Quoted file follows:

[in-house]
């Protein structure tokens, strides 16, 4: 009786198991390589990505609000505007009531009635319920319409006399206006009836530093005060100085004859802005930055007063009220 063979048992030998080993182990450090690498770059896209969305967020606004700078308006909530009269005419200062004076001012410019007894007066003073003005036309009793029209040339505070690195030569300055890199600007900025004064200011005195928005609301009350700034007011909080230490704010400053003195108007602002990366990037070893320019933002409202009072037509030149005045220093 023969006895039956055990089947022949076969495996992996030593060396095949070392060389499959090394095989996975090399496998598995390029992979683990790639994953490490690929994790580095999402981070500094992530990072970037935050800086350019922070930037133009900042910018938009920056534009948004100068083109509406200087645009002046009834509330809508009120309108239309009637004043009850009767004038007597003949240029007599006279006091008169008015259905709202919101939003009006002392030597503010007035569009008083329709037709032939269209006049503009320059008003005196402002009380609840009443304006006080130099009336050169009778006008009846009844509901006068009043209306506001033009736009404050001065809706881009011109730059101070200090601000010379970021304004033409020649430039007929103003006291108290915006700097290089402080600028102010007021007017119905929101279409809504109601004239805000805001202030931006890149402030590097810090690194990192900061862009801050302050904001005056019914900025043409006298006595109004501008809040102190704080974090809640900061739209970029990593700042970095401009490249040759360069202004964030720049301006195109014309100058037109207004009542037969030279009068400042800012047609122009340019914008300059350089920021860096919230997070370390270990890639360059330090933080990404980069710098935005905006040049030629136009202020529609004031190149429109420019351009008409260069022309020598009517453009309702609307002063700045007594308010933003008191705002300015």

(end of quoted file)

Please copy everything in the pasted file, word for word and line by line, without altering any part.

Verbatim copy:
[in-house]
């Protein structure tokens, strides 16, 4: 009786198991390589990505609000505007009531009635319920319409006399206006009836530093005060100085004859802005930055007063009220 063979048992030998080993182990450090690498770059896209969305967020606004700078308006909530009269005419200062004076001012410019007894007066003073003005036309009793029209040339505070690195030569300055890199600007900025004064200011005195928005609301009350700034007011909080230490704010400053003195108007602002990366990037070893320019933002409202009072037509030149005045220093 023969006895039956055990089947022949076969495996992996030593060396095949070392060389499959090394095989996975090399496998598995390029992979683990790639994953490490690929994790580095999402981070500094992530990072970037935050800086350019922070930037133009900042910018938009920056534009948004100068083109509406200087645009002046009834509330809508009120309108239309009637004043009850009767004038007597003949240029007599006279006091008169008015259905709202919101939003009006002392030597503010007035569009008083329709037709032939269209006049503009320059008003005196402002009380609840009443304006006080130099009336050169009778006008009846009844509901006068009043209306506001033009736009404050001065809706881009011109730059101070200090601000010379970021304004033409020649430039007929103003006291108290915006700097290089402080600028102010007021007017119905929101279409809504109601004239805000805001202030931006890149402030590097810090690194990192900061862009801050302050904001005056019914900025043409006298006595109004501008809040102190704080974090809640900061739209970029990593700042970095401009490249040759360069202004964030720049301006195109014309100058037109207004009542037969030279009068400042800012047609122009340019914008300059350089920021860096919230997070370390270990890639360059330090933080990404980069710098935005905006040049030629136009202020529609004031190149429109420019351009008409260069022309020598009517453009309702609307002063700045007594308010933003008191705002300015």